Thursday, July 05, 2007
In I. Dixon took us more intimately into the creative process than ever before, and in End of I. he digs even deeper, as his narrator rehearses and retries different versions of the same openings for each chapter before getting the stories going. The material is familiar from Dixon's other novels: daughters, sick and dying parents, caring for a disabled wife, friendship, work, financial frustrations, sex, worry, fear, neuroses, character flaws, drinking, joy, the writing process.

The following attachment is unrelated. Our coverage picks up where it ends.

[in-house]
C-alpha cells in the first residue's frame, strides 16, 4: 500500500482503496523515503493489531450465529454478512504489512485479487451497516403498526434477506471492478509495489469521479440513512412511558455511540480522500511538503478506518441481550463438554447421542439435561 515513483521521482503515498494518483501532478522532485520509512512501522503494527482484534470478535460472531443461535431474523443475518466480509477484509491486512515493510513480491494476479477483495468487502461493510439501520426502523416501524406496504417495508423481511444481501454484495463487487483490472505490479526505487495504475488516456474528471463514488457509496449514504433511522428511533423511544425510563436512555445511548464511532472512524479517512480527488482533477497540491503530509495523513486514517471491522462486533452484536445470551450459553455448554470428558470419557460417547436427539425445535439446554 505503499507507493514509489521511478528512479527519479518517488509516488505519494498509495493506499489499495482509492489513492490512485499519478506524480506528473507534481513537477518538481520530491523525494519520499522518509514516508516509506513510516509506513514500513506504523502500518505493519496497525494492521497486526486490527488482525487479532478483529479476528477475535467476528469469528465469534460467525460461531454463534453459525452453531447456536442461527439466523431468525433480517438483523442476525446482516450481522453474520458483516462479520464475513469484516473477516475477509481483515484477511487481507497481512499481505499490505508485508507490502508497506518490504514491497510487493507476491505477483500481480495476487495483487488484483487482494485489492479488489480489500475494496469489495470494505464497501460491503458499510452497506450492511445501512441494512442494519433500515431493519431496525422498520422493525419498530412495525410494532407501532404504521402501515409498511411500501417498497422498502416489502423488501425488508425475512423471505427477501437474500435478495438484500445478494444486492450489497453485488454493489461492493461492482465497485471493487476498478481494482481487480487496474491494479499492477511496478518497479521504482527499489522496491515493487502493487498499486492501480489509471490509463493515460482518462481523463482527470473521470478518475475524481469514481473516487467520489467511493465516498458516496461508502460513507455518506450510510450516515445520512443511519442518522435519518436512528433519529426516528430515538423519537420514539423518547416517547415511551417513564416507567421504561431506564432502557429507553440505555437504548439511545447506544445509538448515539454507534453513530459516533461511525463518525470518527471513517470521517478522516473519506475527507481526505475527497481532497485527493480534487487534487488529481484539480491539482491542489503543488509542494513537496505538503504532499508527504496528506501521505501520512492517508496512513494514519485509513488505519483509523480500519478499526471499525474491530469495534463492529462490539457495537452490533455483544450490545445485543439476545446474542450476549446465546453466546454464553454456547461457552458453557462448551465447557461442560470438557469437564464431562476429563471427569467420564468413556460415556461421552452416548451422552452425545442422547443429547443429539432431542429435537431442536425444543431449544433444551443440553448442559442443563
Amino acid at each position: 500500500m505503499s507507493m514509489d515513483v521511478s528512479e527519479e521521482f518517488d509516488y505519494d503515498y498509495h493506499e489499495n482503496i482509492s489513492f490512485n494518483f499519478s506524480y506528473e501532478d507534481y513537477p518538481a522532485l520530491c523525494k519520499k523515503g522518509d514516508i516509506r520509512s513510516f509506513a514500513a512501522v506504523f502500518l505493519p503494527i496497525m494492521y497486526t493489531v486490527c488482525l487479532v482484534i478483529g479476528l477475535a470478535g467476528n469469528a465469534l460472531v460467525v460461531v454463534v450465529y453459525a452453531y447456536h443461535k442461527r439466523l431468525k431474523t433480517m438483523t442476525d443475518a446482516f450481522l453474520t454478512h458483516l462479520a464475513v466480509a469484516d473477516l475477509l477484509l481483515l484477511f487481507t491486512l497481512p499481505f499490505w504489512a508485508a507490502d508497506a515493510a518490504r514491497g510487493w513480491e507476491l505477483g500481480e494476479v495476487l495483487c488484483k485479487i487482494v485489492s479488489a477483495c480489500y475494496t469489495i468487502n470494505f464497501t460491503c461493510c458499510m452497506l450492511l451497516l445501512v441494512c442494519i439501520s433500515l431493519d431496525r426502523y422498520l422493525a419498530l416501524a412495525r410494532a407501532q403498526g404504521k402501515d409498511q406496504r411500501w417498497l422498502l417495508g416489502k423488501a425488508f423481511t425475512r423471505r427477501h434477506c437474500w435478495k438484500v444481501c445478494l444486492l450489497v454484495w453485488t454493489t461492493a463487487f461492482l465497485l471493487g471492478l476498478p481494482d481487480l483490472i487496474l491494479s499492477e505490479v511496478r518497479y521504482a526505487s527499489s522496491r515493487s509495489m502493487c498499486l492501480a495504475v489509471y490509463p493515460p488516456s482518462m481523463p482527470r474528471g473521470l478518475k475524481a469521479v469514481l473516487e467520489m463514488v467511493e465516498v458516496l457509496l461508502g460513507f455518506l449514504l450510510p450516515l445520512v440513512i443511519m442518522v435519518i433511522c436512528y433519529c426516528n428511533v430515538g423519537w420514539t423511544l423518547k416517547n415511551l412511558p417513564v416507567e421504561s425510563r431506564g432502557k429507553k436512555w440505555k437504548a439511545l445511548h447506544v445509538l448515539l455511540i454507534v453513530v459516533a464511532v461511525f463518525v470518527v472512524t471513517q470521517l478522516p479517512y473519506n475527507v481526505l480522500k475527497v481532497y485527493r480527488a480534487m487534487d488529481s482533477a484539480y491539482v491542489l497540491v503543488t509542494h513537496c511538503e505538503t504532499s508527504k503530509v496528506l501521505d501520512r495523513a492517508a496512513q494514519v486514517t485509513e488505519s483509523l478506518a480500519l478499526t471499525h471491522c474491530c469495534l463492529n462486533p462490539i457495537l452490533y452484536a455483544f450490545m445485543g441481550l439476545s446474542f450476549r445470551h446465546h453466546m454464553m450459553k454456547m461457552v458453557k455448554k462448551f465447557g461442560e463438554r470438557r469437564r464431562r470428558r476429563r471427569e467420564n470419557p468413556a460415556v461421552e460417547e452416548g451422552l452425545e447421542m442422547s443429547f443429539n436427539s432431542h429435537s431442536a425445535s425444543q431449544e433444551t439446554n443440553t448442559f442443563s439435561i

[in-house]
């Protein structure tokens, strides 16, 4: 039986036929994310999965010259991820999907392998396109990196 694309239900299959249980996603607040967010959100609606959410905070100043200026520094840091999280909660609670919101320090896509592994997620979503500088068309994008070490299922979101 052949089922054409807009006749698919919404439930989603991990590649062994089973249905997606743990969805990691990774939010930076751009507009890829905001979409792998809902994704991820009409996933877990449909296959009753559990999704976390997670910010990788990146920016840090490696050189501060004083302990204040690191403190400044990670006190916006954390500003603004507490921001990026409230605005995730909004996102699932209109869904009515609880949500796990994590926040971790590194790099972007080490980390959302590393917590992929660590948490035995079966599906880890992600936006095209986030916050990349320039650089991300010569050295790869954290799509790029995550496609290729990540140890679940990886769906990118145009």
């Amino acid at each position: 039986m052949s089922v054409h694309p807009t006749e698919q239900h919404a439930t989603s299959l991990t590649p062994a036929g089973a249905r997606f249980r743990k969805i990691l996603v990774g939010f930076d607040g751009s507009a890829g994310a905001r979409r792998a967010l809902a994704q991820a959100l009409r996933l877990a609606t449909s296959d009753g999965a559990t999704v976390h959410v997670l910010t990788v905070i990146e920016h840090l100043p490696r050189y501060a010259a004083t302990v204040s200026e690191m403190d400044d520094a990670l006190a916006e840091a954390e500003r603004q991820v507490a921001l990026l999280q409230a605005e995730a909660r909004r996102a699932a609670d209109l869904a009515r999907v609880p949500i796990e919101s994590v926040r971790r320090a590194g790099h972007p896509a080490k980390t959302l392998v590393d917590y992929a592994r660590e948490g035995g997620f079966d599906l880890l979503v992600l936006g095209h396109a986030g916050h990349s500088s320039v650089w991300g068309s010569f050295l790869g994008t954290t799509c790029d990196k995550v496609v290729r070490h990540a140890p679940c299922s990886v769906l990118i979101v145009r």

I admire Dixon's work enormously. Sometimes he's howlingly funny, other times terribly sad. He's always interesting, and has a truly unique voice. For the tenth time: read him, dammit.